Scholars that researched the language of CMC argue that it is typed, and hence like writing, but exchanges are often rapid and informal, and hence more resemble spoken conversation. Moreover, the computer-mediated register has unique features of its own, such as the use of “emoticons” (smiley faces composed of ascii characters) and other graphics, as well as special lexis (“lurking”, “flaming”, “trolling”, “spamming”) and acronyms (FAQ, IMHO, LOL). They also enlighten that CMC is not homogeneous, but like any communicative modality, manifests itself in different styles and genres, some determined by the available technologies (e.g., real-time “messenger” modes, as opposed to asynchronous e-mail), others by human factors such as communicative purpose, speaking virtual community which can be defined as community of speech practice and group membership. Andreas Jucker and Christa Durscheid declare that this separation of the contributions in the medium from those of human users presents an important prerequisite to further CMC research development [18]. It is also important for further CMC research that its structural components and variants must be accurately defined and described. Namely this description expands our knowledge of the typological diversity of human communication.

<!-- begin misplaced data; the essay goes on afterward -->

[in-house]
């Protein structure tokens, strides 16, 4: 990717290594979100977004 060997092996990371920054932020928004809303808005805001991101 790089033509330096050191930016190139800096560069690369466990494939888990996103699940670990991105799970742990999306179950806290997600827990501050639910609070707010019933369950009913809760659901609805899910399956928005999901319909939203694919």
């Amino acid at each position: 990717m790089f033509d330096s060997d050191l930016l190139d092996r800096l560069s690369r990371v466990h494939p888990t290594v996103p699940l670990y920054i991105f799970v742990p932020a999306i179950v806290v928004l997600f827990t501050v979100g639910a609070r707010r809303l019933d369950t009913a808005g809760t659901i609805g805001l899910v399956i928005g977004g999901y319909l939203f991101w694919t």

Nowadays all results obtained in CMC research can be classified into such areas as:
- CMC as data in which they analyze lexical and grammatical features of a large corpus of computer-mediated messages. It allows scholars for building CMC resources which are interoperable with text and speech corpora that are already represented in TEI and thus shape the way for corpus-based research on language use across different types of corpora (= comparative analysis of the language use in CMC, in edited text and in spoken language) [9; 10];
- CMC research across languages and cultures that would allow building interoperable CMC corpora for different languages and thus enhance the empirical basis for doing CMC research;
- CMC across different modalities including models for the description of not only verbal but also of non-verbal communication. It is of high topicality currently concerning the widespread of social media with social networking sites (SNSs) with a lot number of possibilities to converge different semiotic systems into one platform (audio, video, text, cartoons, etc.) [3; 4, p. 7].
However, in 2008 Herring suggested slightly different approach towards CMC research taking in mind more “inner linguistic component” [11; 12]. She proposed to shape five major areas:
Classification research targeted at relationship of Internet language with modalities of speech/writing, different genres, synchronicity, participant structure, topics, etc;
Investigation research describing structural features of Internet language as typography, orthography, Net-speak (new words formation and use, emoticon, emodji, etc);